executive leadership

I know you have all heard the reference phrase at some point in your life, “how much money did you leave on the table?” It might have been a reference to what you paid versus the asking price or it could have been a reference to what you sold for versus the price you could have received. I know that whenever this phrase has been spoken to my benefit or I was not the one leaving money on the table, I always felt much better about that outcome. I do not think that anybody wants to feel that they have achieved less than a good outcome either personally or in their business when it comes to a financial result but it is always amazing to me how many businesses do leave a real financial upside on the table.

The upside I am talking about leaving on the table that is familiar to most businesses is the upside of price. It is amazing to me that not only do businesses spend so little time thinking about price but many businesses spend even less time measuring price. Price is one of those few actions that can be taken in a business that when implemented and achieved will drop through straight to the bottom line of the business. I talk with many CEO’s who are desperately looking for ways to improve their bottom line performance. When I get to conversations about price, it is astounding the blank stares I get as I ask a series of questions. Those questions often include things such as when was the your last price action to your market, how much of your increase was realized, how much of the price increase was actually collected, and what did your competition do before or after your action on price? So, little is known by most of them about a subject that has so much power to change their profitability.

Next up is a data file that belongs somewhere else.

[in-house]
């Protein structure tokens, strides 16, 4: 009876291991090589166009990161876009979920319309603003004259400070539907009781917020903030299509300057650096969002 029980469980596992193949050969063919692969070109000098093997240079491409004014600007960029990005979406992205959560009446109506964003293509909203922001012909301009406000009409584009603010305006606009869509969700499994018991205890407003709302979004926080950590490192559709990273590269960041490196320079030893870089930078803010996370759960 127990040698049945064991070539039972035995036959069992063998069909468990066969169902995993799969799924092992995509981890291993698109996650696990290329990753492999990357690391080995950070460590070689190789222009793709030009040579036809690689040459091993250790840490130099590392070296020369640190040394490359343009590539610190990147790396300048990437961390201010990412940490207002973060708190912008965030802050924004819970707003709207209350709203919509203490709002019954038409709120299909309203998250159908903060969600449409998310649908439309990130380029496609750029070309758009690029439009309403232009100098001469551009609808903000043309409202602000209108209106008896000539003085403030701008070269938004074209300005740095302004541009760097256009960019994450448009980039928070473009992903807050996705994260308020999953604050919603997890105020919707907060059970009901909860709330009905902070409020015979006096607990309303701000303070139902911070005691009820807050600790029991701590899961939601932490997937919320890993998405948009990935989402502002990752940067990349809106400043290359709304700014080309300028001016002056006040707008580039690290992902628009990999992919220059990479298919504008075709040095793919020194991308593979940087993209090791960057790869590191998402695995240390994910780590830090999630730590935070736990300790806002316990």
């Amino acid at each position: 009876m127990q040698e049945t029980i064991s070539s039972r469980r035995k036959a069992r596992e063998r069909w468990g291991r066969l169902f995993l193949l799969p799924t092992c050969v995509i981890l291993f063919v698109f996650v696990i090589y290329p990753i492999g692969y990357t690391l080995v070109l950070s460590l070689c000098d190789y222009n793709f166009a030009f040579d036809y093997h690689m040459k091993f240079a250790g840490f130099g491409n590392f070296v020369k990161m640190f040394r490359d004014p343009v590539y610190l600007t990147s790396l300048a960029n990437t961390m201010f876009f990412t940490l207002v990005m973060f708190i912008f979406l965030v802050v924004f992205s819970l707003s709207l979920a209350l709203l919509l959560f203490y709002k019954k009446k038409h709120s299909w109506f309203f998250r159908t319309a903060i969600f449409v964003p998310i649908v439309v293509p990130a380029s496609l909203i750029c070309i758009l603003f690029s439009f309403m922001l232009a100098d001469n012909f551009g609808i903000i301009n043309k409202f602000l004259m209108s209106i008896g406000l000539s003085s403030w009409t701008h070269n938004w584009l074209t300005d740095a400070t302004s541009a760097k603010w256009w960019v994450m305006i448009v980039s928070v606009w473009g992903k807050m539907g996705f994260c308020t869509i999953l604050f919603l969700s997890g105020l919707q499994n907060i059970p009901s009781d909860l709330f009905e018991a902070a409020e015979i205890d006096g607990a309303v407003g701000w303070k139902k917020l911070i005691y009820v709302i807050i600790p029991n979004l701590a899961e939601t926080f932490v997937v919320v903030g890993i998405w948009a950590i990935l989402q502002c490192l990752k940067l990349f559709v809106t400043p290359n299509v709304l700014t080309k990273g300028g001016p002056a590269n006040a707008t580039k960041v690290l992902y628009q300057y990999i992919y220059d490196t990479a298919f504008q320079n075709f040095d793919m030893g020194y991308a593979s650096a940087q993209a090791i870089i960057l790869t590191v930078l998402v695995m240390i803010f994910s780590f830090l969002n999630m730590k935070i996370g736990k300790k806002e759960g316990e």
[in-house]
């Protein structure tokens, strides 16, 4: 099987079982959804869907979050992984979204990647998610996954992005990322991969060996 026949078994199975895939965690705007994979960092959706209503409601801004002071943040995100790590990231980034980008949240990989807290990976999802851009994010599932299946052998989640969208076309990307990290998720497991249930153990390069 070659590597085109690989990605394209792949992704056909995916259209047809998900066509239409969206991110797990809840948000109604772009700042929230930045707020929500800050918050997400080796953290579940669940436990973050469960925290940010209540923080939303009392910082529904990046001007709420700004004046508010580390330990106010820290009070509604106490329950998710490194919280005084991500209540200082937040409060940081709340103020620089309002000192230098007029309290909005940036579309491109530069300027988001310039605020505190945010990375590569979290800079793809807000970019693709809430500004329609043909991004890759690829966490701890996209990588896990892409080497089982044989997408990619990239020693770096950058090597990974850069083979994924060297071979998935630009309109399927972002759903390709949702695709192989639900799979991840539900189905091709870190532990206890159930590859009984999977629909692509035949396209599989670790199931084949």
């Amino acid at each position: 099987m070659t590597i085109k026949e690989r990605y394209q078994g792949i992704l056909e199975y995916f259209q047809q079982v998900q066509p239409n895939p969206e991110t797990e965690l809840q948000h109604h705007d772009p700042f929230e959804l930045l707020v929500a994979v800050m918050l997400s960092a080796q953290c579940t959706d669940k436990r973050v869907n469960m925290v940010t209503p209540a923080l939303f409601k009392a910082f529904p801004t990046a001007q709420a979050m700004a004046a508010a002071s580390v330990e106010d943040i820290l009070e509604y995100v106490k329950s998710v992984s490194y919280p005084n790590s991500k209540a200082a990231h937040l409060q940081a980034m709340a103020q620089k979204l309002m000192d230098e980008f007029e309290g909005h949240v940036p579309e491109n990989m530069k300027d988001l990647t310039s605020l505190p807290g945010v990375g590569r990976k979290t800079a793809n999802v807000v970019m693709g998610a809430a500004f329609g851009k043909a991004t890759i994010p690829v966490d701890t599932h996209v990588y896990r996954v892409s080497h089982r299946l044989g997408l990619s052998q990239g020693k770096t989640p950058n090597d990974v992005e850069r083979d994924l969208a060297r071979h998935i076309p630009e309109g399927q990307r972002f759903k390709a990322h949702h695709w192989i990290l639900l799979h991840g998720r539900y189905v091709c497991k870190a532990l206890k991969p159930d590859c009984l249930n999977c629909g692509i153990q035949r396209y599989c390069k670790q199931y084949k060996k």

It has often been said that one percent price increase is more valuable to a business than five percent improvement in productivity! If all this is true, then why is so little accomplished in planning and implementing price increases in the day to day business thinking. I will talk about this and more in the upcoming blogs; but for now please begin to think about the past actions and future potential of more strategic pricing actions in your business.